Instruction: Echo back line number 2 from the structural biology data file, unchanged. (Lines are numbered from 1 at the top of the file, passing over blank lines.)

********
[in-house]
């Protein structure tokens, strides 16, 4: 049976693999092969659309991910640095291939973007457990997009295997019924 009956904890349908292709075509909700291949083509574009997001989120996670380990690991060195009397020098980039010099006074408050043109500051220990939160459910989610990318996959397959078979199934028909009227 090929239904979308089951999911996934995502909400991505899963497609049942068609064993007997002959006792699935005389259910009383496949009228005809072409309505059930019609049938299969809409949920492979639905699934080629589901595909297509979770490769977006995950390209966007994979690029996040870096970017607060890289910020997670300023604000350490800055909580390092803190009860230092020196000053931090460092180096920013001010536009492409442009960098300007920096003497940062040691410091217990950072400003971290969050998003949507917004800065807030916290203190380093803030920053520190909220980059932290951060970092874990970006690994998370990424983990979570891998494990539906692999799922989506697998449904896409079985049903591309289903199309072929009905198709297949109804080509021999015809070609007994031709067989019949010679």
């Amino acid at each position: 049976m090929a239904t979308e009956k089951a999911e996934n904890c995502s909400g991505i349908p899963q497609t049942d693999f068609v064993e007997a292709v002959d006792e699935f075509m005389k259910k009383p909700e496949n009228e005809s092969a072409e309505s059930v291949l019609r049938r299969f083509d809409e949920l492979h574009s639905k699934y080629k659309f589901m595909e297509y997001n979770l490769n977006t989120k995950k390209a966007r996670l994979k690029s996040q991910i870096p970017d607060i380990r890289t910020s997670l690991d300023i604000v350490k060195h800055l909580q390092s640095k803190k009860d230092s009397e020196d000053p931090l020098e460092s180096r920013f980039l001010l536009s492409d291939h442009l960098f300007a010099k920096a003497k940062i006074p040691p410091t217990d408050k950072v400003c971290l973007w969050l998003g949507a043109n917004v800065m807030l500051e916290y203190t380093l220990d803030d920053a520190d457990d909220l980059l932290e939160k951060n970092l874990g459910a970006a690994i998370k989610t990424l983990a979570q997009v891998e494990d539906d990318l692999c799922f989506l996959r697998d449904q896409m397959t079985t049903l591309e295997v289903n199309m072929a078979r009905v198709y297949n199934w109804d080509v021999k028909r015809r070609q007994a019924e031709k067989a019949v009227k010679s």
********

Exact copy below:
């Protein structure tokens, strides 16, 4: 049976693999092969659309991910640095291939973007457990997009295997019924 009956904890349908292709075509909700291949083509574009997001989120996670380990690991060195009397020098980039010099006074408050043109500051220990939160459910989610990318996959397959078979199934028909009227 090929239904979308089951999911996934995502909400991505899963497609049942068609064993007997002959006792699935005389259910009383496949009228005809072409309505059930019609049938299969809409949920492979639905699934080629589901595909297509979770490769977006995950390209966007994979690029996040870096970017607060890289910020997670300023604000350490800055909580390092803190009860230092020196000053931090460092180096920013001010536009492409442009960098300007920096003497940062040691410091217990950072400003971290969050998003949507917004800065807030916290203190380093803030920053520190909220980059932290951060970092874990970006690994998370990424983990979570891998494990539906692999799922989506697998449904896409079985049903591309289903199309072929009905198709297949109804080509021999015809070609007994031709067989019949010679």